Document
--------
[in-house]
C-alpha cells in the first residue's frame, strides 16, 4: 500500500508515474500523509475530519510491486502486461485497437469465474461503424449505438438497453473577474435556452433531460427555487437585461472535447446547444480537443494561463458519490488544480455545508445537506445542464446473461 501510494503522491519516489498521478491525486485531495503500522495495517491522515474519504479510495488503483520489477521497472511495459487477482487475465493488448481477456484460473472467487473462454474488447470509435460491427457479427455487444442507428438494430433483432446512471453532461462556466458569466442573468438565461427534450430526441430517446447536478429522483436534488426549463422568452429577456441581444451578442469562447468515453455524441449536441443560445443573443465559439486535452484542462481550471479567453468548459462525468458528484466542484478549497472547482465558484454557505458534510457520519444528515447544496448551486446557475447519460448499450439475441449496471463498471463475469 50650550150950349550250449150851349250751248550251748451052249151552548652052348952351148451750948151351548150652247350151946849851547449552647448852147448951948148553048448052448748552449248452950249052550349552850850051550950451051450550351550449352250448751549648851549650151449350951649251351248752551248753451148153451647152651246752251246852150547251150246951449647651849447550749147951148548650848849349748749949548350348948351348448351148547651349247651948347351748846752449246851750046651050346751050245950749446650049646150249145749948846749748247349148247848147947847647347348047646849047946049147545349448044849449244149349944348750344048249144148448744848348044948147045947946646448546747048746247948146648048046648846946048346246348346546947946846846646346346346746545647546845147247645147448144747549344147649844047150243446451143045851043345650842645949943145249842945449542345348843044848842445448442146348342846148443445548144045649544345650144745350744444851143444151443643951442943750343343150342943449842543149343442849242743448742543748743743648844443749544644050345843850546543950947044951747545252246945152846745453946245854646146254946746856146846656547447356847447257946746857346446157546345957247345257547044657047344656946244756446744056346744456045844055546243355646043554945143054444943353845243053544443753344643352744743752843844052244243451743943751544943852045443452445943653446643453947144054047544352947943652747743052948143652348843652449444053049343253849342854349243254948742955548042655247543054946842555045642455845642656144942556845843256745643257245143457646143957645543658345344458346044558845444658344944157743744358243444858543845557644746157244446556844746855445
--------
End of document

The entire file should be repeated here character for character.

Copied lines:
[in-house]
C-alpha cells in the first residue's frame, strides 16, 4: 500500500508515474500523509475530519510491486502486461485497437469465474461503424449505438438497453473577474435556452433531460427555487437585461472535447446547444480537443494561463458519490488544480455545508445537506445542464446473461 501510494503522491519516489498521478491525486485531495503500522495495517491522515474519504479510495488503483520489477521497472511495459487477482487475465493488448481477456484460473472467487473462454474488447470509435460491427457479427455487444442507428438494430433483432446512471453532461462556466458569466442573468438565461427534450430526441430517446447536478429522483436534488426549463422568452429577456441581444451578442469562447468515453455524441449536441443560445443573443465559439486535452484542462481550471479567453468548459462525468458528484466542484478549497472547482465558484454557505458534510457520519444528515447544496448551486446557475447519460448499450439475441449496471463498471463475469 50650550150950349550250449150851349250751248550251748451052249151552548652052348952351148451750948151351548150652247350151946849851547449552647448852147448951948148553048448052448748552449248452950249052550349552850850051550950451051450550351550449352250448751549648851549650151449350951649251351248752551248753451148153451647152651246752251246852150547251150246951449647651849447550749147951148548650848849349748749949548350348948351348448351148547651349247651948347351748846752449246851750046651050346751050245950749446650049646150249145749948846749748247349148247848147947847647347348047646849047946049147545349448044849449244149349944348750344048249144148448744848348044948147045947946646448546747048746247948146648048046648846946048346246348346546947946846846646346346346746545647546845147247645147448144747549344147649844047150243446451143045851043345650842645949943145249842945449542345348843044848842445448442146348342846148443445548144045649544345650144745350744444851143444151443643951442943750343343150342943449842543149343442849242743448742543748743743648844443749544644050345843850546543950947044951747545252246945152846745453946245854646146254946746856146846656547447356847447257946746857346446157546345957247345257547044657047344656946244756446744056346744456045844055546243355646043554945143054444943353845243053544443753344643352744743752843844052244243451743943751544943852045443452445943653446643453947144054047544352947943652747743052948143652348843652449444053049343253849342854349243254948742955548042655247543054946842555045642455845642656144942556845843256745643257245143457646143957645543658345344458346044558845444658344944157743744358243444858543845557644746157244446556844746855445